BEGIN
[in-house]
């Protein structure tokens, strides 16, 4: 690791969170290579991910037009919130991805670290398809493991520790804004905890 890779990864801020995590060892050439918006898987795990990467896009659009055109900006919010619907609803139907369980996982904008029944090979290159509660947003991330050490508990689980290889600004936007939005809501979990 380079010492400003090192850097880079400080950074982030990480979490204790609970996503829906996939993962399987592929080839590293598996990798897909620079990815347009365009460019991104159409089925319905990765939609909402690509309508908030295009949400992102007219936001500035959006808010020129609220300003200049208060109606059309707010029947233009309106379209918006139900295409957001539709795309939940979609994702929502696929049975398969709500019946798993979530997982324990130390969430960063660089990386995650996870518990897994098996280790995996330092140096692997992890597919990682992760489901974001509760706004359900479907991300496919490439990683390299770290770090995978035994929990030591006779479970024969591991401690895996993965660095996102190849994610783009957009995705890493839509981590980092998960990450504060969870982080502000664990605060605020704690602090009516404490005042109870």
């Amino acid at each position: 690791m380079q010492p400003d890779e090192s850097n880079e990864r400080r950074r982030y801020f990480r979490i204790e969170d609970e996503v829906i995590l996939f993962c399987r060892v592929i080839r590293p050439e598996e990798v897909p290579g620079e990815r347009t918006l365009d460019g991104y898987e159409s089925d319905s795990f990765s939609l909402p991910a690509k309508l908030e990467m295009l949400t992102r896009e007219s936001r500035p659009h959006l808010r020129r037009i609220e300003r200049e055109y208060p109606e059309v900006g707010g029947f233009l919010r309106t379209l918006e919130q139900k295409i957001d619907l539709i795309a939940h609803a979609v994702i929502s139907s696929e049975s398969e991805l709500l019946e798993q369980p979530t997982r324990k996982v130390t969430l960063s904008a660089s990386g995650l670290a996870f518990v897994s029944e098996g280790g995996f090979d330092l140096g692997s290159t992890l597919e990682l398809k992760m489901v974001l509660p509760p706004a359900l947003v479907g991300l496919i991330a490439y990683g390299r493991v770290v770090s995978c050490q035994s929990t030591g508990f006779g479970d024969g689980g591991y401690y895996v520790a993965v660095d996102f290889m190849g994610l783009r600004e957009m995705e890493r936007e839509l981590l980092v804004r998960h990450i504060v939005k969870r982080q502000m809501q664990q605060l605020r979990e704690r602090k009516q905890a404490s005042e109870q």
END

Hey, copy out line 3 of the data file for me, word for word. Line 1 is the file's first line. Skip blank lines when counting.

């Amino acid at each position: 690791m380079q010492p400003d890779e090192s850097n880079e990864r400080r950074r982030y801020f990480r979490i204790e969170d609970e996503v829906i995590l996939f993962c399987r060892v592929i080839r590293p050439e598996e990798v897909p290579g620079e990815r347009t918006l365009d460019g991104y898987e159409s089925d319905s795990f990765s939609l909402p991910a690509k309508l908030e990467m295009l949400t992102r896009e007219s936001r500035p659009h959006l808010r020129r037009i609220e300003r200049e055109y208060p109606e059309v900006g707010g029947f233009l919010r309106t379209l918006e919130q139900k295409i957001d619907l539709i795309a939940h609803a979609v994702i929502s139907s696929e049975s398969e991805l709500l019946e798993q369980p979530t997982r324990k996982v130390t969430l960063s904008a660089s990386g995650l670290a996870f518990v897994s029944e098996g280790g995996f090979d330092l140096g692997s290159t992890l597919e990682l398809k992760m489901v974001l509660p509760p706004a359900l947003v479907g991300l496919i991330a490439y990683g390299r493991v770290v770090s995978c050490q035994s929990t030591g508990f006779g479970d024969g689980g591991y401690y895996v520790a993965v660095d996102f290889m190849g994610l783009r600004e957009m995705e890493r936007e839509l981590l980092v804004r998960h990450i504060v939005k969870r982080q502000m809501q664990q605060l605020r979990e704690r602090k009516q905890a404490s005042e109870q």